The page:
Valentine’s Day 2003 was a particularly depressing occasion for me. I’d just been dumped on my backside from a great height. The beau concerned had made no attempt to sugar coat the matter with any “its not you its me” explanations. I was left with no illusions as to whose side of the ledger was deficient. He said and I quote ” YOU do not excite me and YOU do not motivate me to become a better person”. It was truly a WTF moment. I had no idea that motivating him to become a better person was in the job description. If I’d known that I’d have bailed sooner. Motivating him to become a better person is a bit like climbing Mt Everest. Its possible but many people die in the attempt. I simply was not up to the job.
Of course I was devastated in the most melodramatic sense. I was thirty two, clucky and desperate to settle down. In my mind I was staring down the barrel of eternal spinsterhood. Anyhow all is well that ends well. Eighteen months later I’d gotten off my sorry butt and on to RSVP where I had the remarkable good fortune of meeting Dadabulous. Now with five years of marriage under our belt and a gorgeous family, my ex’s words still ring loudly in my ears. In a round about way it was the best relationship advice anyone has ever given me.
Let me explain. Marriage is like a job in many respects. The contractual obligations include respect, consideration, communication and putting out on a regular basis (NB: I’m talking about the garbage here). However look in the fine print and you will NOT find keeping your partner in a constant lather of excitement or spurring them on towards self improvement. In fact if you expect your better half to keep you in a perpetual state of stimulation you’re setting yourself up for a huge disappointment. Similarly motivation can only come from within. Expecting someone else to provide it is like presuming your husband will happily sit through a bonnet drama starring Judy Dench on DVD nights. It just ain’t gonna happen.
Marriage is essentially an unexciting proposition. It’s difficult to wake up day after day after day with the same person for the rest of your life no matter how reasonable they are. Actually their very reasonableness would in itself become irritating after a while. If you can do this marriage thing for years on end and still actually like each other, that’s quite an achievement. If you still excite each other, I’d love to know what you are taking.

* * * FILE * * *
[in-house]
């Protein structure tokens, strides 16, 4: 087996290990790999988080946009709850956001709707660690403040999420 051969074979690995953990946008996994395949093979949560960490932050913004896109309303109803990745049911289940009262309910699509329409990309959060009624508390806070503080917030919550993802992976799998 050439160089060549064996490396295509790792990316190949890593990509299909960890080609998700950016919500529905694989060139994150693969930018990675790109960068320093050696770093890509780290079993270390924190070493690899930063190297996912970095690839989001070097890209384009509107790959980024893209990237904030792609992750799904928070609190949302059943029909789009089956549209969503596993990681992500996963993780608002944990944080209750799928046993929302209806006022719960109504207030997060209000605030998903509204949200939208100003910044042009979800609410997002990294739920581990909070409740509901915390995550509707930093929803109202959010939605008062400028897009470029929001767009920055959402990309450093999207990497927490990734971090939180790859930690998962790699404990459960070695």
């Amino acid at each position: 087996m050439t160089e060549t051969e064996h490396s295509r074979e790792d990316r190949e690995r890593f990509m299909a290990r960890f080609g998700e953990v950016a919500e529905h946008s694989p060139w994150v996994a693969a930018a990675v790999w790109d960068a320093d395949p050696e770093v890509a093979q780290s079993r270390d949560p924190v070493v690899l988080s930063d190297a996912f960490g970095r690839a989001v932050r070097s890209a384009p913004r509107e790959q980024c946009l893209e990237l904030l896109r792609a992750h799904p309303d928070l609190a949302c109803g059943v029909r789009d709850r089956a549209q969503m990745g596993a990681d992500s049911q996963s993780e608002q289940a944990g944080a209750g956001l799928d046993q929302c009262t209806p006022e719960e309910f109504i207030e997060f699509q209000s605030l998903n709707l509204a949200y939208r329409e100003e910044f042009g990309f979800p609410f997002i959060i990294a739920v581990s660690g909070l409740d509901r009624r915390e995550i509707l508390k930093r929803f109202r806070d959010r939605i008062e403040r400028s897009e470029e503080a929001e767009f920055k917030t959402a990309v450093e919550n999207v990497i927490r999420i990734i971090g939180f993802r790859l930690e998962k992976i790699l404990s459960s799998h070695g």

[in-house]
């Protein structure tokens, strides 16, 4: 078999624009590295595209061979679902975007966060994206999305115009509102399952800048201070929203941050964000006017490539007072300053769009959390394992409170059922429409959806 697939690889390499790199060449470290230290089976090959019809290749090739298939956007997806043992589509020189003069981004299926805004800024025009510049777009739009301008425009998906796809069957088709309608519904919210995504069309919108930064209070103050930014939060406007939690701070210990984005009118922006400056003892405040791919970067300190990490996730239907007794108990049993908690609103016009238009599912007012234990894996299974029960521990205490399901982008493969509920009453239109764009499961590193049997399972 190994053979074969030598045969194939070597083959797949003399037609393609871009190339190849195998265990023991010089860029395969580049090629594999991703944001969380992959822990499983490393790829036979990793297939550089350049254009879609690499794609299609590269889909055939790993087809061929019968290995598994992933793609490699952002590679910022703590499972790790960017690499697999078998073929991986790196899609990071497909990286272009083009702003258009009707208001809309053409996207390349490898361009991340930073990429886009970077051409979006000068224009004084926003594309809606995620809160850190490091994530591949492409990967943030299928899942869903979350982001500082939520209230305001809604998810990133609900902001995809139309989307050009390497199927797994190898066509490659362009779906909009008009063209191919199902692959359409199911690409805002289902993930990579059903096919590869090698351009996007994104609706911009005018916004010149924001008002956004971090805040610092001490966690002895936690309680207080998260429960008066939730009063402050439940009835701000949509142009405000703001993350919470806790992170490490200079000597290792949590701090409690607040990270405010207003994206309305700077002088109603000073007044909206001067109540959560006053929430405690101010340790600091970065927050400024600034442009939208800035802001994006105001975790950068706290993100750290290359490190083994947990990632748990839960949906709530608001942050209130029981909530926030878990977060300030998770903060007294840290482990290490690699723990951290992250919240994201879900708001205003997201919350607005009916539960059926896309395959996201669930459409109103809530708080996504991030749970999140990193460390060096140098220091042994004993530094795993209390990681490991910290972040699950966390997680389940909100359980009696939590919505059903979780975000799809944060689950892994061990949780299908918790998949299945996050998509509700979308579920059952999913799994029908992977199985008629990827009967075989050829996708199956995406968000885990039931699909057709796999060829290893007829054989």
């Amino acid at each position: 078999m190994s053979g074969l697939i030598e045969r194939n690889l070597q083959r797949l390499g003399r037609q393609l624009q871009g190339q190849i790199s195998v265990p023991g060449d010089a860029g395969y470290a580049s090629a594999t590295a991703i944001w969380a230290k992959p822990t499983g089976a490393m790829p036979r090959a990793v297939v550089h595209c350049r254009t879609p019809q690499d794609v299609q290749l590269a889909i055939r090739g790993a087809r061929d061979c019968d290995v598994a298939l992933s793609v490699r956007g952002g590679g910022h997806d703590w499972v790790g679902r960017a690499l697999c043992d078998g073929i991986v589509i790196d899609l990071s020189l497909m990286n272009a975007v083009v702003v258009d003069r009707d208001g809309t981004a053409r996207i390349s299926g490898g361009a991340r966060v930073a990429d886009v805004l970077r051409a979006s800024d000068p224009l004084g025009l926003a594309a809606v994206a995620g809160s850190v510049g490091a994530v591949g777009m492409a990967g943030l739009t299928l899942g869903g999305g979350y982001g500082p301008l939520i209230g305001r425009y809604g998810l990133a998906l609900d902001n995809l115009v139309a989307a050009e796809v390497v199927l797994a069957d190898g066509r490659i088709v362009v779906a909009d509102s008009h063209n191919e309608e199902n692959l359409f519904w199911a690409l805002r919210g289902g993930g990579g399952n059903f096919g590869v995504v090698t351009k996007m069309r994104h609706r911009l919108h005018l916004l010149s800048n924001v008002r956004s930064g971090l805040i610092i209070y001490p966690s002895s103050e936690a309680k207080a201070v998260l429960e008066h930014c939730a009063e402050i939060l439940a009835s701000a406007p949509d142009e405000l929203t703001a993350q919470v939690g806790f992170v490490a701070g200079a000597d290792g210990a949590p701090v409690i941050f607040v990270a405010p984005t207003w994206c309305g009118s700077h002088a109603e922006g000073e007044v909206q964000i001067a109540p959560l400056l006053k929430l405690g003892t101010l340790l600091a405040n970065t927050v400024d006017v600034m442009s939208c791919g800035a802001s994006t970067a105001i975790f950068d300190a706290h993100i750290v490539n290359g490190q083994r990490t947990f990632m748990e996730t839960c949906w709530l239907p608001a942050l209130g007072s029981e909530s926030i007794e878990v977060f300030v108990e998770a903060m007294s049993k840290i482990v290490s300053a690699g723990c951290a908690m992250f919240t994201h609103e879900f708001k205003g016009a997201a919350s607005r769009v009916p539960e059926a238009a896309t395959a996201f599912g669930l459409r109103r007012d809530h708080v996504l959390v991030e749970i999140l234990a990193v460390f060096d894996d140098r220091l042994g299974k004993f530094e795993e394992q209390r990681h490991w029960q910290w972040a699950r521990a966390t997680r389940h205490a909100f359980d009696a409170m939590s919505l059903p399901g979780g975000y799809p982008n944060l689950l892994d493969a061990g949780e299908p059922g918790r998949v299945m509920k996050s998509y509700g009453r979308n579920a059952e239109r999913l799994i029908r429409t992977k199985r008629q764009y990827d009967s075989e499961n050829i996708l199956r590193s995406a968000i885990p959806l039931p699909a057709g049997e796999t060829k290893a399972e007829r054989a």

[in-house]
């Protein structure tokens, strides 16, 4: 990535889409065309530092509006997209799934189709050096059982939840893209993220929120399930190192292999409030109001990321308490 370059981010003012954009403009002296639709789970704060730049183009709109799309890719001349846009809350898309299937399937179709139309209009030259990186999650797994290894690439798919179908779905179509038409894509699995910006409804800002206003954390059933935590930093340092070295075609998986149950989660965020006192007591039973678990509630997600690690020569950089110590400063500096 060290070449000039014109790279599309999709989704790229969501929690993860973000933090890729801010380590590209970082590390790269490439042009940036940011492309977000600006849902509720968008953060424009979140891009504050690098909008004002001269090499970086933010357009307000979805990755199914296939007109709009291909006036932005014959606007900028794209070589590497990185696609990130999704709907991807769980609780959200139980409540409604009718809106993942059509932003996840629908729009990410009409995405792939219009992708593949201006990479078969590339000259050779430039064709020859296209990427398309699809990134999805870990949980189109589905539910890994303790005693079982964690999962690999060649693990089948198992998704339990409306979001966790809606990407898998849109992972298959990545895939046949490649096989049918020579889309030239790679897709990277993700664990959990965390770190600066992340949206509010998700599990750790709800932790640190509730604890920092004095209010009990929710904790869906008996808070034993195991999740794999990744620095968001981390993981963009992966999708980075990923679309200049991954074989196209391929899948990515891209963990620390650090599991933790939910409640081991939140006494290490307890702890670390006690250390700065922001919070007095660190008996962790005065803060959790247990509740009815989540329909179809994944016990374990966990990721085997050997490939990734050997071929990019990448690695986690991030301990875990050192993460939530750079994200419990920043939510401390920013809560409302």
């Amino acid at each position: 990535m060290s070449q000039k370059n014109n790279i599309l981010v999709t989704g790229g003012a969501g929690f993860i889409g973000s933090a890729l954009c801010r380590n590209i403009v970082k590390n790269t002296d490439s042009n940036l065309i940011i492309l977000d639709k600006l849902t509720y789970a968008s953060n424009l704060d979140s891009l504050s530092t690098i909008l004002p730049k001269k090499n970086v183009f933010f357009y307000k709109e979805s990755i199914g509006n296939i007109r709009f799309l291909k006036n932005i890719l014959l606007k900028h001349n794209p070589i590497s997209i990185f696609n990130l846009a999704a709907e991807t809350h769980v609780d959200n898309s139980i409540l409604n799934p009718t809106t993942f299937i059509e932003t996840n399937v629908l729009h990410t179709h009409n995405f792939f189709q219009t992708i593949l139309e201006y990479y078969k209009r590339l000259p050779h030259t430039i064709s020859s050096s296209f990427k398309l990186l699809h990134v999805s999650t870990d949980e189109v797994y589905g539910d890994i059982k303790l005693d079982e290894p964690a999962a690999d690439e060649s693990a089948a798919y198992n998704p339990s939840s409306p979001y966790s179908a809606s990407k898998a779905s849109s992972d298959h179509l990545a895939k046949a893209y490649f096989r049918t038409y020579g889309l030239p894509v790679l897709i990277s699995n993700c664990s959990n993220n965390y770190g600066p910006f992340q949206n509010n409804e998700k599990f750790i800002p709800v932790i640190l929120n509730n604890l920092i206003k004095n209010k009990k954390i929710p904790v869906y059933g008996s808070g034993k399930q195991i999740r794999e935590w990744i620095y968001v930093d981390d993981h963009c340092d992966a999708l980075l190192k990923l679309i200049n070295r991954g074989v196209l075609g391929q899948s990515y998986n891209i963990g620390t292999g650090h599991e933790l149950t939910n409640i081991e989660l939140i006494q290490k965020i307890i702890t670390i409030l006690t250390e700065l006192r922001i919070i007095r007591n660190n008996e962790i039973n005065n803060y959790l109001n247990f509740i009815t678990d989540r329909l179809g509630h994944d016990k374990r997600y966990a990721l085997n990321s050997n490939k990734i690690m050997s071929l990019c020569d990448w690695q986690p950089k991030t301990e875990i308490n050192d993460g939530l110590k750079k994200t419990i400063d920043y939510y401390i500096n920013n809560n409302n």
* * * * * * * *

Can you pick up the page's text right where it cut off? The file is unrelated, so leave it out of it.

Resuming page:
I am not insinuating that Dadabulous is a dull person and that I’m bored in my marriage. I am continually impressed by his ingenuity and touched by his kindness. His acceptance and companionship have made me a better, more confident person. However my heart doesn’t skip a beat every time I see him. I’m guessing any cardiologist would tell you this is a very unhealthy state of being anyhow. Nor am I saying that married life has to be a featureless stretch like a lifetime spent crossing the Nullabor plain. Its up to the both of you to create that excitement. One can’t expect their spouse to bring it with them.
Nowadays whenever I find myself yearning for the heady rush of new romance I remember my ex and the wisdom he unintentionally imparted. I thank my lucky stars he freed me up to find the most wonderful husband in the world. If that fails I go and look at the larger singleton blogs like City Kat (http://www.smh.com.au/lifestyle/life/blog/citykat) and All Men Are Liars (http://www.smh.com.au/executive-style/culture/blog/all-men-are-liars) because nothing makes you appreciate your cosy wicket more than a glimpse of the jungle that is the dating world. Oh the horror, the horror. My marriage mojo rarely needs a tickle after that but if it does I Google Fassbender. This does nothing whatsoever for my marriage but does provide candy for my eyes.
What’s the best marital advice you’ve ever had?
Get yourselves loved up this Valentines Week.